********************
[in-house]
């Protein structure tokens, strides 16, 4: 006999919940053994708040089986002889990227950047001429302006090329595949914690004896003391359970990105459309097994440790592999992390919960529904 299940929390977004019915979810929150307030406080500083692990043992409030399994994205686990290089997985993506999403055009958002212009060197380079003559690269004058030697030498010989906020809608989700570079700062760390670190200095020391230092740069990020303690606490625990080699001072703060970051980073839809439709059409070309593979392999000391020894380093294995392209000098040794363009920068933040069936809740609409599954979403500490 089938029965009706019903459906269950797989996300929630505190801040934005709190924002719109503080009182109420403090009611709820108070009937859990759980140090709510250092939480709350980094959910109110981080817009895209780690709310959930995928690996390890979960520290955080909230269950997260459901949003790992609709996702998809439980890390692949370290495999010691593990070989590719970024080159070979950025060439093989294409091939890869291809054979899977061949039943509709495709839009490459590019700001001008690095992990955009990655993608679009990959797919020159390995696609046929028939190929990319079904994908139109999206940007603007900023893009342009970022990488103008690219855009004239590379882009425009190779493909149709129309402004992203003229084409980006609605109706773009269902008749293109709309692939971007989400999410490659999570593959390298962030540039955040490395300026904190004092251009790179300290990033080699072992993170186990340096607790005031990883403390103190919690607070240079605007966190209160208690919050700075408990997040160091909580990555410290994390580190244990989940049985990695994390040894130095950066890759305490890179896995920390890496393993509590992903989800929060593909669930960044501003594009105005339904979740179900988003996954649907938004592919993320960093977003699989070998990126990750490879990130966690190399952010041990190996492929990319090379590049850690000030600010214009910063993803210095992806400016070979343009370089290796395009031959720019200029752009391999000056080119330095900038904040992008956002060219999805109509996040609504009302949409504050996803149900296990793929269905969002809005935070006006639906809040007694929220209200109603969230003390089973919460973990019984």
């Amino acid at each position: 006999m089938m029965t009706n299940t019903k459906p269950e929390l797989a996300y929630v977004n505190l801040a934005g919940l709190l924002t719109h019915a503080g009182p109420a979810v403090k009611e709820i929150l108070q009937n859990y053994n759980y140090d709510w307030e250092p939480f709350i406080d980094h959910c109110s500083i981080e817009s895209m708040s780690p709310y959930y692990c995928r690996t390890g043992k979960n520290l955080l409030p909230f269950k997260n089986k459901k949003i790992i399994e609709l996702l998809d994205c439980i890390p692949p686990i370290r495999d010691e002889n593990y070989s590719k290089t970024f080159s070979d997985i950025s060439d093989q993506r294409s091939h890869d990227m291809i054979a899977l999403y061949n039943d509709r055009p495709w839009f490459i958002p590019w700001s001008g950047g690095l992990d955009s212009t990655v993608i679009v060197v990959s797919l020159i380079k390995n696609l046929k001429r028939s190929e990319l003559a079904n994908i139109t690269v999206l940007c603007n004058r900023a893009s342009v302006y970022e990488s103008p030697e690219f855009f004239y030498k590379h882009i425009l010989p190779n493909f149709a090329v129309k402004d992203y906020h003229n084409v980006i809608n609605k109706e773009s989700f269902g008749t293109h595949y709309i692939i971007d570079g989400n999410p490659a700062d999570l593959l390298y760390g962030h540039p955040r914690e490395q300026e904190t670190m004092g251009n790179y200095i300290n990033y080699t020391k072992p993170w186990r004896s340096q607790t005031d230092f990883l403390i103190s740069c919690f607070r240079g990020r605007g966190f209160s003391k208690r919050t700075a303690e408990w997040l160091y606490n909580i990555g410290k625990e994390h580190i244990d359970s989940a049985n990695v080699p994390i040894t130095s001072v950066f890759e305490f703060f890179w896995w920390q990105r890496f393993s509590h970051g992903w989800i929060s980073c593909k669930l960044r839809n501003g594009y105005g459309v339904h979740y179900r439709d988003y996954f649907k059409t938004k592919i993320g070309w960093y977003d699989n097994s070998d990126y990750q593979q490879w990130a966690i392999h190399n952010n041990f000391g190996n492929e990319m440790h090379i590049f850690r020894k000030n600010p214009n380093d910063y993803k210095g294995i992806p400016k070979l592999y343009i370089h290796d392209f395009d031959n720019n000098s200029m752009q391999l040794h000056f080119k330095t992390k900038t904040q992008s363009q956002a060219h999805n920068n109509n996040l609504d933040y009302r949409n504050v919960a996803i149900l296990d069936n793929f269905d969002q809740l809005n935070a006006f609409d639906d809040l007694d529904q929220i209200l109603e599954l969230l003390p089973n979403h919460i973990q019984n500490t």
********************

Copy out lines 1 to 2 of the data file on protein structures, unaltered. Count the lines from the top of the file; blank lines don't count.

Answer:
[in-house]
């Protein structure tokens, strides 16, 4: 006999919940053994708040089986002889990227950047001429302006090329595949914690004896003391359970990105459309097994440790592999992390919960529904 299940929390977004019915979810929150307030406080500083692990043992409030399994994205686990290089997985993506999403055009958002212009060197380079003559690269004058030697030498010989906020809608989700570079700062760390670190200095020391230092740069990020303690606490625990080699001072703060970051980073839809439709059409070309593979392999000391020894380093294995392209000098040794363009920068933040069936809740609409599954979403500490 089938029965009706019903459906269950797989996300929630505190801040934005709190924002719109503080009182109420403090009611709820108070009937859990759980140090709510250092939480709350980094959910109110981080817009895209780690709310959930995928690996390890979960520290955080909230269950997260459901949003790992609709996702998809439980890390692949370290495999010691593990070989590719970024080159070979950025060439093989294409091939890869291809054979899977061949039943509709495709839009490459590019700001001008690095992990955009990655993608679009990959797919020159390995696609046929028939190929990319079904994908139109999206940007603007900023893009342009970022990488103008690219855009004239590379882009425009190779493909149709129309402004992203003229084409980006609605109706773009269902008749293109709309692939971007989400999410490659999570593959390298962030540039955040490395300026904190004092251009790179300290990033080699072992993170186990340096607790005031990883403390103190919690607070240079605007966190209160208690919050700075408990997040160091909580990555410290994390580190244990989940049985990695994390040894130095950066890759305490890179896995920390890496393993509590992903989800929060593909669930960044501003594009105005339904979740179900988003996954649907938004592919993320960093977003699989070998990126990750490879990130966690190399952010041990190996492929990319090379590049850690000030600010214009910063993803210095992806400016070979343009370089290796395009031959720019200029752009391999000056080119330095900038904040992008956002060219999805109509996040609504009302949409504050996803149900296990793929269905969002809005935070006006639906809040007694929220209200109603969230003390089973919460973990019984």